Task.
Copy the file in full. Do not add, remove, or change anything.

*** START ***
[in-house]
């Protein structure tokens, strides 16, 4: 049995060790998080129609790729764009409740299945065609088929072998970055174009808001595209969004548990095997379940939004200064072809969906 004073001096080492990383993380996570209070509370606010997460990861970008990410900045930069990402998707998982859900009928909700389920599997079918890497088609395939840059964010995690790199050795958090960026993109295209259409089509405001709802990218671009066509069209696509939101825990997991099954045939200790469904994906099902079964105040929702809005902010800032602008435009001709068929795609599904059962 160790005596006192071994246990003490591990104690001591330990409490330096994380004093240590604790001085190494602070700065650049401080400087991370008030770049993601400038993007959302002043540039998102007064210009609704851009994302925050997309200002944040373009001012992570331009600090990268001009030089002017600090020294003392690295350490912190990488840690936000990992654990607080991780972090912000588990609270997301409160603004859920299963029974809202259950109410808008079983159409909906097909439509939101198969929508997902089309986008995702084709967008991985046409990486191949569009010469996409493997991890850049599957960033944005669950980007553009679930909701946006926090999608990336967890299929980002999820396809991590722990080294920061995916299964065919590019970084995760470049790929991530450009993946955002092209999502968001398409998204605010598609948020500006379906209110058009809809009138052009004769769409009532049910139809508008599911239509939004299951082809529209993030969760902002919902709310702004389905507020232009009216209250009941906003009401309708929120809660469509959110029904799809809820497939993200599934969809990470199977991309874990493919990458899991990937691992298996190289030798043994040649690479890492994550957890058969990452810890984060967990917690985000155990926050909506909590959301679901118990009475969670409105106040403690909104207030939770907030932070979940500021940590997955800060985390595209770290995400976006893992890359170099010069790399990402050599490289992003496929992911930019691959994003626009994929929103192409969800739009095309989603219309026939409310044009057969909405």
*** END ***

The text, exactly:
[in-house]
């Protein structure tokens, strides 16, 4: 049995060790998080129609790729764009409740299945065609088929072998970055174009808001595209969004548990095997379940939004200064072809969906 004073001096080492990383993380996570209070509370606010997460990861970008990410900045930069990402998707998982859900009928909700389920599997079918890497088609395939840059964010995690790199050795958090960026993109295209259409089509405001709802990218671009066509069209696509939101825990997991099954045939200790469904994906099902079964105040929702809005902010800032602008435009001709068929795609599904059962 160790005596006192071994246990003490591990104690001591330990409490330096994380004093240590604790001085190494602070700065650049401080400087991370008030770049993601400038993007959302002043540039998102007064210009609704851009994302925050997309200002944040373009001012992570331009600090990268001009030089002017600090020294003392690295350490912190990488840690936000990992654990607080991780972090912000588990609270997301409160603004859920299963029974809202259950109410808008079983159409909906097909439509939101198969929508997902089309986008995702084709967008991985046409990486191949569009010469996409493997991890850049599957960033944005669950980007553009679930909701946006926090999608990336967890299929980002999820396809991590722990080294920061995916299964065919590019970084995760470049790929991530450009993946955002092209999502968001398409998204605010598609948020500006379906209110058009809809009138052009004769769409009532049910139809508008599911239509939004299951082809529209993030969760902002919902709310702004389905507020232009009216209250009941906003009401309708929120809660469509959110029904799809809820497939993200599934969809990470199977991309874990493919990458899991990937691992298996190289030798043994040649690479890492994550957890058969990452810890984060967990917690985000155990926050909506909590959301679901118990009475969670409105106040403690909104207030939770907030932070979940500021940590997955800060985390595209770290995400976006893992890359170099010069790399990402050599490289992003496929992911930019691959994003626009994929929103192409969800739009095309989603219309026939409310044009057969909405």